Greenlee Packing Company..60%.....$9,000.00 Olaf Weeg ................15%..... 2,250.00 Fred N. Wilcox ...........25%..... 3,750.00"That evidence introduced in the said `wrongful death' action and in this action shows that the fence in question was partially *915 removed for a period over a month preceding February 27, 1964, and that during such period the said Greenlee Packing Company, through its officers and legal representatives, had actual knowledge thereof and at no time during such period made demand on the plaintiffs that said fence should be replaced. That by such conduct and inaction on the part of Greenlee Packing Company, it impliedly acquiesced thereto and did not require the plaintiffs to comply with Exhibit `2' its contract with the plaintiffs, particularly in the part designated as paragraph No. `4' thereof."
The policy upon which plaintiffs rely obligated the insurer as follows: "To pay on behalf of the insured all sums which the insured shall become legally obligated to pay as damages because of bodily injury, sickness or disease, including death at any time resulting therefrom, sustained by any person caused by accident and arising out of the hazards hereinafter defined." An exclusion clause in the policy provides: "This policy does not apply * * * under divisions 1, 2 and 3 of the Definition of Hazards, to liability assumed by the insured under any contract or agreement". The division 1 referred to reads: "PremisesOperations: The ownership, maintenance or use of the premises, and all operations necessary or incidental thereto." The divisions 2 and 3 refer to ownership of elevators and structural alterations and are not here material.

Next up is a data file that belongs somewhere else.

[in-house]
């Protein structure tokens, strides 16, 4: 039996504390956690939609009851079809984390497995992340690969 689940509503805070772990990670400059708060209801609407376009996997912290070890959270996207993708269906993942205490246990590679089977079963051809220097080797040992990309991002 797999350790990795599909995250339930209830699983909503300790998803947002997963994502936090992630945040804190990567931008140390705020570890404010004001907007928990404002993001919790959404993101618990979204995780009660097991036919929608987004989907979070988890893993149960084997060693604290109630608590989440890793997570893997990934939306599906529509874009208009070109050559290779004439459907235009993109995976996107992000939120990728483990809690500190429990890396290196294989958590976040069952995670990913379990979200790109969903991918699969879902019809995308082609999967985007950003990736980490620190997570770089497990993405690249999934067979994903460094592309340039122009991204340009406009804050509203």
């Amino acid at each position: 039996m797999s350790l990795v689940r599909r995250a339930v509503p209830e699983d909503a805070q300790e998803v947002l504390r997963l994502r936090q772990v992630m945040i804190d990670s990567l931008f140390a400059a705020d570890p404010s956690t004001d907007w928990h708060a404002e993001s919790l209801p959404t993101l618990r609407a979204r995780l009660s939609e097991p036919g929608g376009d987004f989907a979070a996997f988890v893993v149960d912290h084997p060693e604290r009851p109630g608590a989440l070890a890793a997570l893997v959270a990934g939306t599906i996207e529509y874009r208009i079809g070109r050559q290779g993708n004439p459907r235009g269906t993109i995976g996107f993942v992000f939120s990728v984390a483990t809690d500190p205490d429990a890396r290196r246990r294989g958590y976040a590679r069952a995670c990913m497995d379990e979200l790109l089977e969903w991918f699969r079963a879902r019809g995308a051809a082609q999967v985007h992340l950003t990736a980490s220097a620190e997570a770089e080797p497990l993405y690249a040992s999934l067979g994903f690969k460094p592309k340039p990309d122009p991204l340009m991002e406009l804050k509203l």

Defendant insurer contends that a declaratory judgment should have been entered decreeing that it was not obligated to defend in the wrongful death action or pay the judgment returned therein against the insured. The issue presented is whether the liability was one which the insured expressly assumed within the meaning of the exclusion clause.